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The best country songs are simple, direct and unpretentious. The same could be said of Justin Corsbie’s feature debut, based not on a book or a play but rather a song: Todd Snider’s “Just Like Old Times.” The tale of a wandering troubadour afflicted by addiction, gambling and romantic problems, Hard Luck Love Song comes across like, well, a movie based on a country song. Not that there’s anything wrong with that, but don’t expect something particularly revelatory.
That the film proves engrossing throughout is due largely to Michael Dorman (For All Mankind), in the central role of Jesse. The New Zealand-born actor, adopting an effective American accent, proves a charismatic presence as the sort of scruffily handsome, guitar-playing bad boy for whom women would be willing to abandon all common sense. Early in the film, he establishes his rebel bona fides when, during an awkward ordering session at a diner, he tells his waitress to “hold the chicken salad.” The uncomprehending server doesn’t recognize the reference to Five Easy Pieces, but cineastes sure will.
Hard Luck Love Song
It’s also made clear early on that Jesse has a heart of gold. Shortly after arriving in a dusty town with his arm in a cast (not a harbinger of good things to come), he finds a $100 bill on the street. After buying himself cigarettes and a bottle of quality booze, he makes sure to give a hefty handout to a vagrant, accompanied by a reassuring hug.
Jesse augments his meager singer-songwriter income as a pool hustler, his aw-shucks demeanor effectively fooling his marks. But he picks the wrong victim in the form of Rollo (a scary Dermot Mulroney, effectively leaving his romantic comedy leading man image behind), who makes clear his feelings about the matter. “I don’t like getting hustled,” Rollo tells him. “And things that I don’t like wind up in a hole in the fucking desert.”
Jesse barely escapes with his life, but if he did the sensible thing, like immediately leaving town, the screenwriters would be hard-pressed to come up with a suspenseful conclusion. Instead, he hangs around at a cheap motel, and reunites with his former girlfriend Carla (Sophia Bush), now working as a prostitute. The two share a tense but affectionate reunion fueled by mezcal and cocaine before heading to a local bar, where Jesse meets several of her friends, including the protective Skip (Eric Roberts, continuing his record-breaking pursuit of appearing in more movies than any actor alive). Jesse eventually has a violent run-in with Rollo and his gang, as well as Carla’s pimp (RZA), who doesn’t want to lose his meal ticket.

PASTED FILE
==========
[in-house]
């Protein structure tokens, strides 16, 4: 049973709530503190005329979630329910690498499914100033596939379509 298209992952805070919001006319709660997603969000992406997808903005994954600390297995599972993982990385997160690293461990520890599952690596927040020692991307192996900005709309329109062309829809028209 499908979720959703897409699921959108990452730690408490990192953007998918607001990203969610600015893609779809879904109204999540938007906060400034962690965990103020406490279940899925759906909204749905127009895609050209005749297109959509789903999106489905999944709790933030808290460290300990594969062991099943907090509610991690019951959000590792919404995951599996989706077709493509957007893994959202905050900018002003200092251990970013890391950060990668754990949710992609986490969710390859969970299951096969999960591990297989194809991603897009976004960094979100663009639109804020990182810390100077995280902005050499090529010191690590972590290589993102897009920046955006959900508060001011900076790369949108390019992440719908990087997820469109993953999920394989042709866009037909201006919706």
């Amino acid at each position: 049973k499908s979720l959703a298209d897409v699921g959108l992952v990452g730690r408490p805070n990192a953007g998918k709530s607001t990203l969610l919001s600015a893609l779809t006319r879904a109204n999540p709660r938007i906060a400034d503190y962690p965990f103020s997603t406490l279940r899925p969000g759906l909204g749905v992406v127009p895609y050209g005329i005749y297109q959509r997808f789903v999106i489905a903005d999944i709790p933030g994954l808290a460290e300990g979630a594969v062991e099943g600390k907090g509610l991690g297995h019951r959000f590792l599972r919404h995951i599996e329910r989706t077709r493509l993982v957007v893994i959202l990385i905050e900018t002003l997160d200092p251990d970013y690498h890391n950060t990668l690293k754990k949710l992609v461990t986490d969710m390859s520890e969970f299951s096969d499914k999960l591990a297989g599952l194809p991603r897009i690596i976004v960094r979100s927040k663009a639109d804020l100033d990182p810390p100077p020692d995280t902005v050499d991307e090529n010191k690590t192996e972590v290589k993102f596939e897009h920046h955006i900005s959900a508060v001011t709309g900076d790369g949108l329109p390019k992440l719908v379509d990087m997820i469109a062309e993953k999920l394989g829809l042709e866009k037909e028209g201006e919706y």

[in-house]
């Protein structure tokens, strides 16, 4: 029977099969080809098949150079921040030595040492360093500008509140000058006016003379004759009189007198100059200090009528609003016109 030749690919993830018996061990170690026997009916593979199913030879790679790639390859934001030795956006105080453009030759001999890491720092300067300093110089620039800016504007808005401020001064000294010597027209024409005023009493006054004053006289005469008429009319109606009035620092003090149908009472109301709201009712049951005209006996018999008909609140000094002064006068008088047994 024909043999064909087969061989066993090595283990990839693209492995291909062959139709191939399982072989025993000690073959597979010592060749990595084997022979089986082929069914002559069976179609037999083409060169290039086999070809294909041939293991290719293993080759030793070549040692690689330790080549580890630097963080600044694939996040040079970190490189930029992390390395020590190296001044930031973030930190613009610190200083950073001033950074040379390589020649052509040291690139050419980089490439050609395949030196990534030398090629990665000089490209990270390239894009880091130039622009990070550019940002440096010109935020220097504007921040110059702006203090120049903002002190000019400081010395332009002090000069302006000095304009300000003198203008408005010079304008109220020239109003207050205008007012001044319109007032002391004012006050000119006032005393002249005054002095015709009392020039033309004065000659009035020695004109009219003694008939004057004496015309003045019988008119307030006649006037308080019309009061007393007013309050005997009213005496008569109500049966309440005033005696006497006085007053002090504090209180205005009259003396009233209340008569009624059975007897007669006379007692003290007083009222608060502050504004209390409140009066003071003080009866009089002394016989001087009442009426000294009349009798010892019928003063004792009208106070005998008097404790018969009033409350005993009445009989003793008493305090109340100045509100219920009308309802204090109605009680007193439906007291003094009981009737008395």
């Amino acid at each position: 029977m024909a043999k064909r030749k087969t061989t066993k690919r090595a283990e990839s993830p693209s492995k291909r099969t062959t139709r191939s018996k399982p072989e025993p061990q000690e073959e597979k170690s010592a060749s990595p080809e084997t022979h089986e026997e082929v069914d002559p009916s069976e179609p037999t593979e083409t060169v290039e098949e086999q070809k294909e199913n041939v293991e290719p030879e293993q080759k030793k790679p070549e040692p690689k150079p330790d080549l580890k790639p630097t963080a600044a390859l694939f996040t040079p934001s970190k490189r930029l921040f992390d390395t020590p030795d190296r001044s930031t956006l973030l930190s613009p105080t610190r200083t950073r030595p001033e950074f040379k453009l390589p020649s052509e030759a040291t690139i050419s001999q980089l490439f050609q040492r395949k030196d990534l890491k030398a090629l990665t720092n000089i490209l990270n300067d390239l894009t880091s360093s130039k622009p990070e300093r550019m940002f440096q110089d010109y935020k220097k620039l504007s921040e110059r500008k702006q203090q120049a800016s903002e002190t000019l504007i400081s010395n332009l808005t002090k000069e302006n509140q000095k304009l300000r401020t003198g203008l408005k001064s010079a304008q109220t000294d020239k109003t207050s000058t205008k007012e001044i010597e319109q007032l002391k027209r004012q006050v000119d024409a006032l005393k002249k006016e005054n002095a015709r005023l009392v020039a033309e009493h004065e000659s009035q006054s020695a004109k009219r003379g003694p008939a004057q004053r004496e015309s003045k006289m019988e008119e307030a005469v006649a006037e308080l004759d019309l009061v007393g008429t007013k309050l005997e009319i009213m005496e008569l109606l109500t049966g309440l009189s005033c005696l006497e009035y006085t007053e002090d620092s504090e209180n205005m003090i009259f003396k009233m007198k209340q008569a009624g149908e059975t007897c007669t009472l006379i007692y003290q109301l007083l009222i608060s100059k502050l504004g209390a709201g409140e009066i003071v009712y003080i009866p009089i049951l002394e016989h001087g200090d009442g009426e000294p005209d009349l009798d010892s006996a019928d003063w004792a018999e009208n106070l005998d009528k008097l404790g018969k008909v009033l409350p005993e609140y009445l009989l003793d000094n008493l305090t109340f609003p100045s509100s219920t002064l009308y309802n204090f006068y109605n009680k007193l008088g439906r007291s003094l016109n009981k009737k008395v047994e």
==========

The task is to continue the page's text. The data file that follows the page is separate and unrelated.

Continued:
The film hews closely to the lyrics in Snider’s song, and even when it deviates, the dialogue sounds like something you’d hear on country radio. Asked to talk about himself, Skip begins by announcing “I was born in a Mexican whorehouse,” and you find yourself waiting for the steel guitar to chime in.
As with many country songs, the story feels terribly familiar. But director/co-screenwriter Corsbie, who grew up in Austin (he was “born in an unairconditioned house,” we’re informed in the production notes), clearly knows the milieu. The film, much of which takes place in smoke-filled pool-hall juke joints, boasts seedy atmosphere to spare. You can almost smell the cheap beer and cigarettes while watching it. Another plus is the terrific Americana soundtrack, culminating with an onscreen performance by Snider of the song that inspired the film. The droll lyrics play like a wittily deadpan musical recap of what we’ve just seen.
Distributor: Roadside Attractions
Production: Dime Box Entertainment, Synthetic Pictures
Cast: Michael Dorman, Sophia Bush, Dermot Mulroney, RZA, Eric Roberts, Melora Walters, Brian Sacca
Director: Justin Corsbie
Screenwriters: Justin Corsbie, Craig Ugoretz
Producers: Allison R. Smith, Justin Corsbie, Douglas Matejka
Executive producers: Peter J. Scalettar, Christian Monti, Ronny Scruggs, Shay Scurggs, Todd Snider, Burt Stein
Director of photography: Jas Shelton
Production designer: Marie Jach
Costume designer: Selenia Rios
Editor: J. Davis
Composers: Will Blair, Brooke Blair
Casting: Sunday Boling, Meg Morman
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